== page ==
Fifth Sunday of Lent

Dear Friends,

Was Jesus “soft” on sin? Today’s gospel from John 8:1-11 about the way Jesus treated the woman caught in adultery could make some wonder if that is true. Bible scholars have some interesting takes as to why this passage is omitted by many ancient manuscripts of the gospel. This powerful narrative of Jesus and the accused woman is not found in the earliest and best manuscripts of John and appears in other important manuscripts after Lk. 21:38. Still, early Church authors, such as Papias (ca. A.D. 120) and the author of the Syriac “Teaching of the Twelve Apostles” (3rd cent.), knew of such an incident, and Jerome included it in his translation. For these reasons the story is judged canonical by Catholics.

It might have been omitted in some early rigorist traditions because the early Church, in its struggle to maintain strict penitential discipline, perhaps could not deal with the ease with which Jesus forgave the woman. In this episode Jesus seemed too “soft” on sin. Perhaps for this reason, the story was temporarily set aside by the early Church and was only later granted canonical approbation. This precisely is the reason why we need to emphasize this forgiving nature of God all the more. During these Lenten Sundays, we have been reflecting on this merciful love and unconditional acceptance of the sinner as the very nature of God. Pope Francis says:

“Jesus’ attitude is striking: we do not hear the words of scorn, we do not hear words of condemnation, but only words of love, of mercy, which are an invitation to conversation. “Neither do I condemn you; go, and do not sin again.” Ah! Brothers and Sisters, God’s face is the face of a merciful father who is always patient. Have you thought about God’s patience, the patience He has with each one of us? That is His mercy. He always has patience, patience with us, He understands us, He waits for us, He does not tire of forgiving us if we are able to return to Him with a contrite heart. “Great is God’s mercy,” says the Psalm.”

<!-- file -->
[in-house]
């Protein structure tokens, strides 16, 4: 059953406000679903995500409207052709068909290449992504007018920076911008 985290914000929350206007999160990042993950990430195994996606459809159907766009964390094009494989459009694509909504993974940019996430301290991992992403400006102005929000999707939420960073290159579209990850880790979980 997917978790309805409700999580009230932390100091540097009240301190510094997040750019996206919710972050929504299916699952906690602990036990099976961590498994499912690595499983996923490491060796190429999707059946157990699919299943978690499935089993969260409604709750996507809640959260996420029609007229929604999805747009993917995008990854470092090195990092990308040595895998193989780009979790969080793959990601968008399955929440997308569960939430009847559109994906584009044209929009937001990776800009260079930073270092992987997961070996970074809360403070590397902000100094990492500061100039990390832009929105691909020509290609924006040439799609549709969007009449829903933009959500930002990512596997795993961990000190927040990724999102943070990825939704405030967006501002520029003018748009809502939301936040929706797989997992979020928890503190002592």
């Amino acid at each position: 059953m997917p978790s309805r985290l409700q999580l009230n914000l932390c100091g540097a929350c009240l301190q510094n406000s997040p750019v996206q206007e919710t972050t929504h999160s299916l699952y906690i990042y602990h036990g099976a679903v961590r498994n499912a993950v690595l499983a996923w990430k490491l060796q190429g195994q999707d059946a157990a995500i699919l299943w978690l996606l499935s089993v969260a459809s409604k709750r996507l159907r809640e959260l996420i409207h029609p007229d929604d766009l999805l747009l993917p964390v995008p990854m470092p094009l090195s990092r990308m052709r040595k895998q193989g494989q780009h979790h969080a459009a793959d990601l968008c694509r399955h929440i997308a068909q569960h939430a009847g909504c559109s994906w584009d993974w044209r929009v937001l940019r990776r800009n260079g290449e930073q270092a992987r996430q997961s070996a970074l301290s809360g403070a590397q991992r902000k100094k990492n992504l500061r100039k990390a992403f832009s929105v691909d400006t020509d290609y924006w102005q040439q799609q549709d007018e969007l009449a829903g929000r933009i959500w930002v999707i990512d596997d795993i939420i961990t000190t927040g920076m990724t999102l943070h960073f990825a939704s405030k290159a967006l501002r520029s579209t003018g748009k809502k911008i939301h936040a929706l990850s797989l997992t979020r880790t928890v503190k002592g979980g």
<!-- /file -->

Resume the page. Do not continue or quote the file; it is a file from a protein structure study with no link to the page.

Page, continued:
We experience this in a very special way in the Sacrament of Reconciliation, or ‘Confession’ – the name that we are more used to. Here’s what a blogger has written about this Sacrament so beautifully:

“Penance, aka confession, is the sacrament of the forgiveness of sin. You can’t beat it for convenience. It’s available practically whenever. Tell a priest you want to go to confession and you’ll get his attention. One bishop I know was cornered on an airplane. Another passenger figured out what was going on and asked if he could confess too. It must have been an interesting game of musical seats. An interesting question for priests might be: Where was the strangest place you ever administered the sacrament of penance? The answers I’ve gathered include “in a sports bar, at a graduation party” and “on the golf course, walking up the fairway.”

As already announced, Msgr. Brennan and I have been available for Confessions on Mondays and Fridays after the 8 am Mass, besides the expanded time on Saturdays from 3 to 4:30 pm. This will continue for the remainder of Lent. Both of us have been noticing our parishioners utilizing these opportunities for “housekeeping for the soul” and also to feel a sense of inner freedom to experience a better relationship with God, self and one another. Next week as we enter Holy Week, we will be better prepared to commemorate and live the mysteries of our salvation that Jesus Christ brought us.

Your brother in Christ,

Fr. Abraham Orapankal